Croatian Prime Minister Zoran Milanovic commented on Friday on Slovenian PM Miro Cerar's accusation that Croatia was behaving in a non-European fashion in the migrant crisis and that there was no communication about the migrants between the two countries, saying they spoke 50 times over the past eight weeks, "always with this situation before our eyes and the possibility of something like this happening."
"Croatia is dealing with the migrants a bit routinely already. 220,000 people have passed through Croatia and no one has seen them," he told reporters in Labin. "Our people live peacefully and relaxed, minding their own business. I'm surprised that Slovenia hasn't prepared for this, and I won't say it's behaving in a non-European fashion because I don't know what that means, and that it couldn't have behaved more rationally."
He said Slovenia could not enforce a strict Schengen policy in these circumstances and neither could Germany. "I don't know what they're doing. They should let the people pass, they should set up a refugee centre like Croatia did. They should send their officers if they want to start recording (migrants) in the train which leaves Croatia's eastern border for Slovenia and travels ten hours. We offered numerous possibilities to additionally calm this relatively controlled situation."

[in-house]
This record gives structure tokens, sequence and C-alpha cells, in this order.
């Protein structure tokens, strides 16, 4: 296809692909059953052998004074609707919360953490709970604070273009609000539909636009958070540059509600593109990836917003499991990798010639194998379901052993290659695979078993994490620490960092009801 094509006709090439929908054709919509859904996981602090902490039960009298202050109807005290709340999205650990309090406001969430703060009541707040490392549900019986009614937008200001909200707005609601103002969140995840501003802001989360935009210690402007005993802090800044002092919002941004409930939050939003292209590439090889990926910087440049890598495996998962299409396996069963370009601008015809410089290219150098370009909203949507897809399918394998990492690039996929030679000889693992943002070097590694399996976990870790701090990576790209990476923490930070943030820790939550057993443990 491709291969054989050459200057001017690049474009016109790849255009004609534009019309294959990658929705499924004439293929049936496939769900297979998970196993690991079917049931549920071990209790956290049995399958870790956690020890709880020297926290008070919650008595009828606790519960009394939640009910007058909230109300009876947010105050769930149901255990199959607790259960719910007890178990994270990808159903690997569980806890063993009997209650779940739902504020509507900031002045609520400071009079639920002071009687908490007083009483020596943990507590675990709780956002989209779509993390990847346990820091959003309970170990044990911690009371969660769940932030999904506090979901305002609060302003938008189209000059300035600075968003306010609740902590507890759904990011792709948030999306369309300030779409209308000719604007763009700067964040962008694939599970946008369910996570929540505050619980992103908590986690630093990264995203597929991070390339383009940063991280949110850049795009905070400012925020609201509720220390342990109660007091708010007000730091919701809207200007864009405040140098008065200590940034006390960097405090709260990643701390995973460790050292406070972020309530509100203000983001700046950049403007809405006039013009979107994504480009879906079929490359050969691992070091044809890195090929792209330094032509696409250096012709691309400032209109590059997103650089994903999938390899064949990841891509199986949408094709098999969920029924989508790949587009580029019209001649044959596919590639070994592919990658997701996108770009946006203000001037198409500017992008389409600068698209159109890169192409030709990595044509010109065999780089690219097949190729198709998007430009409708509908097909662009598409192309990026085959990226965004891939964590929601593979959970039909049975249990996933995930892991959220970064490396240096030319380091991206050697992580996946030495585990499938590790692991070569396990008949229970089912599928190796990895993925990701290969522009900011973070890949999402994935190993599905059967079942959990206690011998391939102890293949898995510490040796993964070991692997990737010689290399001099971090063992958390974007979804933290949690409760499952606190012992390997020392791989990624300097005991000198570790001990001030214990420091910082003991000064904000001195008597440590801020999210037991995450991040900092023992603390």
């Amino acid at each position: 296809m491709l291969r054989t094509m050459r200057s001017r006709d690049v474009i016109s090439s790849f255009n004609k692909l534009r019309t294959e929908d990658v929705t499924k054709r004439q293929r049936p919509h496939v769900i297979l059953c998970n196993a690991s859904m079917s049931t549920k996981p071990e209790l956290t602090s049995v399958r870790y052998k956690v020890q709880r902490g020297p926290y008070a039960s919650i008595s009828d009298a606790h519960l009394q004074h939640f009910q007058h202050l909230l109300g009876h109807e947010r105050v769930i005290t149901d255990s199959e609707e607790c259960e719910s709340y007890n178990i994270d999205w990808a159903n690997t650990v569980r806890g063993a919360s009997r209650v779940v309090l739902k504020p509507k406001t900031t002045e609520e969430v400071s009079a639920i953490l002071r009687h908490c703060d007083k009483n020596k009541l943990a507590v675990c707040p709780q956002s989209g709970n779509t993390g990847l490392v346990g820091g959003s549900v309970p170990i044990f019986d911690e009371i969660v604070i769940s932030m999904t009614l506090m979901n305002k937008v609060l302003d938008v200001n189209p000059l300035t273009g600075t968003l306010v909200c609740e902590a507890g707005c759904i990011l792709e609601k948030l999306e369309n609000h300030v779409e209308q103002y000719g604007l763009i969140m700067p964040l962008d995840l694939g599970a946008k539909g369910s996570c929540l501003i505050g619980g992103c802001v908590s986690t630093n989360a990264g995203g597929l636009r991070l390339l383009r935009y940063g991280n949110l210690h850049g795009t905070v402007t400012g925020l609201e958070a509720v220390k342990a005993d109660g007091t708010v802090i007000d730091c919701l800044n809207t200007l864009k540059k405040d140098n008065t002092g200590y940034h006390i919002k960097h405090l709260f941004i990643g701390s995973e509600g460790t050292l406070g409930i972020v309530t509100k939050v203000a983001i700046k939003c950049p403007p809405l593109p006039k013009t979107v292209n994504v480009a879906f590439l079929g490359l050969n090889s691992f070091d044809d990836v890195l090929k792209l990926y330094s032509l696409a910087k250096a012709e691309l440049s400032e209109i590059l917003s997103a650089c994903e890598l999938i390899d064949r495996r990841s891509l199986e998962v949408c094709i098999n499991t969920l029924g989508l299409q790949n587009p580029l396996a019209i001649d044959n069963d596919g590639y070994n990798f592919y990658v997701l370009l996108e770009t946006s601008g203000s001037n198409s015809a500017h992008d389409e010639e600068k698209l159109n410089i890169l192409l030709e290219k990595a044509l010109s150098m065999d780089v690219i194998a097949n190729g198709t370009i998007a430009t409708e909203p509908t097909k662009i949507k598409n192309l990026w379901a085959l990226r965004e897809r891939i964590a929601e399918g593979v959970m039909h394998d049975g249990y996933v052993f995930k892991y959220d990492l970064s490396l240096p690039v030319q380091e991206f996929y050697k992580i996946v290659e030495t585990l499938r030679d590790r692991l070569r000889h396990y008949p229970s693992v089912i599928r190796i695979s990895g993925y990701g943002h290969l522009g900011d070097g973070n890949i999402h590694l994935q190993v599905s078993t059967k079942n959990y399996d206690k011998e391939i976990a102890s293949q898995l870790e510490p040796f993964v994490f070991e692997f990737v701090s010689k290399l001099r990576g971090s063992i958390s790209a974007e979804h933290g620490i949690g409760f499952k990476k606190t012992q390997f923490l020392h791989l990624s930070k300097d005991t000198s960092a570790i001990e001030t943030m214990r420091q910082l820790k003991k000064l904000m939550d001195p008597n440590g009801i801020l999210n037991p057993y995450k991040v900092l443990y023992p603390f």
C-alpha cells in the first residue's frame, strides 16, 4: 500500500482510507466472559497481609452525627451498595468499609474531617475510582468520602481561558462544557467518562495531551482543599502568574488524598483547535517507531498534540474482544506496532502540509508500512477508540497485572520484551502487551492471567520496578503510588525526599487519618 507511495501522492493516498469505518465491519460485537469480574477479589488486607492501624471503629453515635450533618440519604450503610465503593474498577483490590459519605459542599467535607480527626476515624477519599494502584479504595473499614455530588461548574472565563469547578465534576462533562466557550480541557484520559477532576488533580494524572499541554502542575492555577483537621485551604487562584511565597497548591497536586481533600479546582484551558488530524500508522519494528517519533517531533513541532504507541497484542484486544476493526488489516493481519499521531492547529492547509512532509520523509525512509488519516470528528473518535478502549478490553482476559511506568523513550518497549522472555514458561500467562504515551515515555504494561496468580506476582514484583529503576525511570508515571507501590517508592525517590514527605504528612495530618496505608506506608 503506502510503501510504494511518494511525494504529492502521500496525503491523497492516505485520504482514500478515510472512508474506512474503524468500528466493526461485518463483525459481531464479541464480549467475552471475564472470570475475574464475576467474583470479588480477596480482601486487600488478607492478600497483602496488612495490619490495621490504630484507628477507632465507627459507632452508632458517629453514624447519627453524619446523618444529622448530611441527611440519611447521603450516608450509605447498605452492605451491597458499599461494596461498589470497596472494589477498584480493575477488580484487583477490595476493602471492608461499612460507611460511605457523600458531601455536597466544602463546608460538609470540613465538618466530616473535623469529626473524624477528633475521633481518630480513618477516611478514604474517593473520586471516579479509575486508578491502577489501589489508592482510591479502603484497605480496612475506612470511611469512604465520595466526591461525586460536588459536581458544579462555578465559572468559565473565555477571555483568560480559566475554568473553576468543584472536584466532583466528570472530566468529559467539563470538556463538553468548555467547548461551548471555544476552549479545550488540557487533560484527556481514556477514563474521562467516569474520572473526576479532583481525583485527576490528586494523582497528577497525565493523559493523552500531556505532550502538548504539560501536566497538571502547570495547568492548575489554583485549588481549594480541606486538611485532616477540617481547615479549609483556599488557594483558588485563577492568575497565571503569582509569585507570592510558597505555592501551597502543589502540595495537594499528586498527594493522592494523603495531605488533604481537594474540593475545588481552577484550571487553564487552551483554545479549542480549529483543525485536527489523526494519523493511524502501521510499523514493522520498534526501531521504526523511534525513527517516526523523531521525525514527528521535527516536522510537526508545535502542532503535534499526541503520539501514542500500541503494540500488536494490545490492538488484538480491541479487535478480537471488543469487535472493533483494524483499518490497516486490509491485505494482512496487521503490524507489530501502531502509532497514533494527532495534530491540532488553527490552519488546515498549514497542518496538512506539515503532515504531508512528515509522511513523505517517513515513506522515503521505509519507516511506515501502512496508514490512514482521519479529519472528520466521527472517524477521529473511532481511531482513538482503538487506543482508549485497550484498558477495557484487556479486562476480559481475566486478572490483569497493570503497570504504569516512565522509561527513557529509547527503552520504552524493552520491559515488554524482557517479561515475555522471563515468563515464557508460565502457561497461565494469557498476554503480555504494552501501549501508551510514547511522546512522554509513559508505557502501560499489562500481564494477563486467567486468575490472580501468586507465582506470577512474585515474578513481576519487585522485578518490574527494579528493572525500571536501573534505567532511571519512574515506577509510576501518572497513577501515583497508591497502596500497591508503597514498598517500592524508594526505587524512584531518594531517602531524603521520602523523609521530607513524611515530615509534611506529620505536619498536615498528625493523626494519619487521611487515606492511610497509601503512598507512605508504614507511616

Milanovic said he was surprised, after all that, by stories about non-European behaviour. He said the migrant and refugee problem began in Greece, a member of the Schengen Area. He said "6,000 people come to Croatia who can stay for a while and then have to move on."
"Yesterday 6,000 people passed through Croatia and ended up in Slovenia, so I don't understand these stories about 10,000 people. They didn't come from Croatia. Much ado about nothing. Slovenia has been in this situation five days. It's simpler for them because the route is much shorter. Croatia is transporting people for 300 km, Slovenia only 30-40 km. We don't want to haggle and fight over a problem for which neither we nor they are responsible. What's up with all this petty nervousness?"
Milanovic said he had invested a lot of time in communication with the Slovenians, the Austrians and German Chancellor Angela Merkel. "They are causing problems. You haven't heard Austria claim that Croatia is behaving in a non-European fashion."